By Calvin Palmer
Two miners have died after a roof collapse at a Kentucky coal mine with a long history of safety problems.
Kentucky Office of Mine Safety and Licensing spokesman Dick Brown said the two miners were found dead today after the accident at the Dotiki Mine, near Providence, in western Kentucky.
Rescue workers found the body of one miner trapped under a rock but had to retreat for a time when the roof became unstable again.
Gov Steve Beshear said rescue crews had reached the site of the collapse, about four miles from the entrance to the mine and were “within an arm’s length” of the man when the roof became unstable and they had to retreat.
“About that time, the roof started moving again,” Beshear said. “Rocks started falling again. And they had to pull back.”
The two miners were identified as Justin Travis, 27, of Dixon, and Michael Carter, 28, of Hanson.
Inspectors from the Kentucky Office of Mine Safety and Licensing have issued 31 orders to close sections of the mine or to shut down equipment because of safety violations since January 2009. Those records also show an additional 44 citations for safety violation that did not result in closure orders.
Records show the mine has been cited 840 times by federal inspectors for safety violations since January 2009, and 11 times closure orders were issued.
U.S. Sen. Mitch McConnell announced the death of the miner during a speech on the Senate floor. “I ask my colleagues and the American people to keep the miners, their families, and the rescue workers in their prayers,” McConnell said.
No mention of charging the mine owners with criminal negligence or even manslaughter in view of the mine’s appalling record of safety violations. Of course not, that would smack too much of “big government”, which Republicans like McConnell vehemently oppose.
But McConnell does not work in a coal mine and he also knows which side his bread is buttered, so I doubt the families of the two dead miners will get much justice on his account. They will get the platitudes and prayers but that will not bring the two men back.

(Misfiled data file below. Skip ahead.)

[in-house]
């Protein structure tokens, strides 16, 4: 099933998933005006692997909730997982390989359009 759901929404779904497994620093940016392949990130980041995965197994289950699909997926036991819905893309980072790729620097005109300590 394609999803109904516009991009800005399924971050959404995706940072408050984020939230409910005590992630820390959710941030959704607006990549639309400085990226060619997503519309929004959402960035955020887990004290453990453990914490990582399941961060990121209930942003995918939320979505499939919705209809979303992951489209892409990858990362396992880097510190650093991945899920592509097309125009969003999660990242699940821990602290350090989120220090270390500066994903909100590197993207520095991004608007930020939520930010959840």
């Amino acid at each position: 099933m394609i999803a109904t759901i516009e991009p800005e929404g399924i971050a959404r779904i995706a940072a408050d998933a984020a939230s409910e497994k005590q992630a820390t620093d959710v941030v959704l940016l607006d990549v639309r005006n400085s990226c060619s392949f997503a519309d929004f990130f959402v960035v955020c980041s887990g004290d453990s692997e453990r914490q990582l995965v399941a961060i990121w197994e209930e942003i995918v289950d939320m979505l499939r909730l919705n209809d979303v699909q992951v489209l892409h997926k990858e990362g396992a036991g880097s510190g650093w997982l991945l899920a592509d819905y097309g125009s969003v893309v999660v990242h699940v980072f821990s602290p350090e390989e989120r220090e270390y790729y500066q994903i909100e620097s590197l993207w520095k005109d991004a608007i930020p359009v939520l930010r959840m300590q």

The mine is owned by Alliance Resource Partners, based in Tulsa, Oklahoma. The company’s Web site says it purchased the mine in 1971 and produces high-sulfur coal there.
Alliance primarily sells coal to electric utilities. It reported 3,090 full-time employees, $1.1 billion in assets and $1.2 billion in total revenues at the end of 2009.
Steve Earl, a regional vice president of the United Mine Workers of America, said the mine accident should serve as a reminder to state officials of the need to fully staff regulatory agencies.
Beshear said yesterday that a budget impasse in Frankfort could force a partial government shutdown that could halt, at least temporarily, mine inspections and idle mine rescue teams unless lawmakers reach an agreement on a spending plan before July 1.
“This is not the time for the state of Kentucky to be cutting back on safety inspections and ending mine rescue teams,” Earl said. “They need to find the money somewhere.”
You can be sure it will not come from Alliance Resource Partners. It could even be possible that they are using their influence to ensure the subsequent suspension of mine inspections.
That would suit them nicely.
Alliance Resource Partners has a Code of Ethics listed on its Web site. It states:
Alliance Resource Management GP, LLC, (the “Company”), as managing general partner of Alliance Resource Partners, L.P. (together with its subsidiaries, the “Partnership”), is committed to conducting business in compliance with all applicable laws and regulations and in accordance with high standards of business conduct.
The company’s Chief Executive Officer is also supposed to:
Act with honesty, integrity and in an ethical manner.
Promote ethical behavior in the work environment.
Not knowingly be a party to any illegal activity or engage in any act that will discredit his or her profession, the Company or the Partnership.
Promptly report to the Company’s chief legal officer, General Counsel, or the Audit Committee of the Board of Directors any situation where this Code of Ethics, the Insider Trading Policy or any other Company or Partnership policy or conduct code, or any law applicable to the Company, the Partnership or their employees, is being violated.
It all seems fine on paper but does not seem to have been put into practice.
I wonder if the following directors and officers of Alliance Resource Management will sleep easy in their beds tonight in the knowledge of today’s tragedy at the Dotiki mine:
Joseph W. Craft III, President, Chief Executive Officer and Director;
Robert G. Sachse, Executive Vice President and Marketing;
Charles R. Wesley, Executive Vice President and Director;
Michael J. Hall, Director;
Wilson M. Torrence, Director;
John P. Neafsey, Director and Board Chairman;
John H. Robinson, Director;
R. Eberley Davis, Senior Vice President – General Counsel and Secretary;
Brian L. Cantrell, Senior Vice President – Chief Financial Officer;
Thomas M. Wynne, Senior Vice President – Chief Operating Officer.
I expect they will.
[Based on a report by the Associated Press.]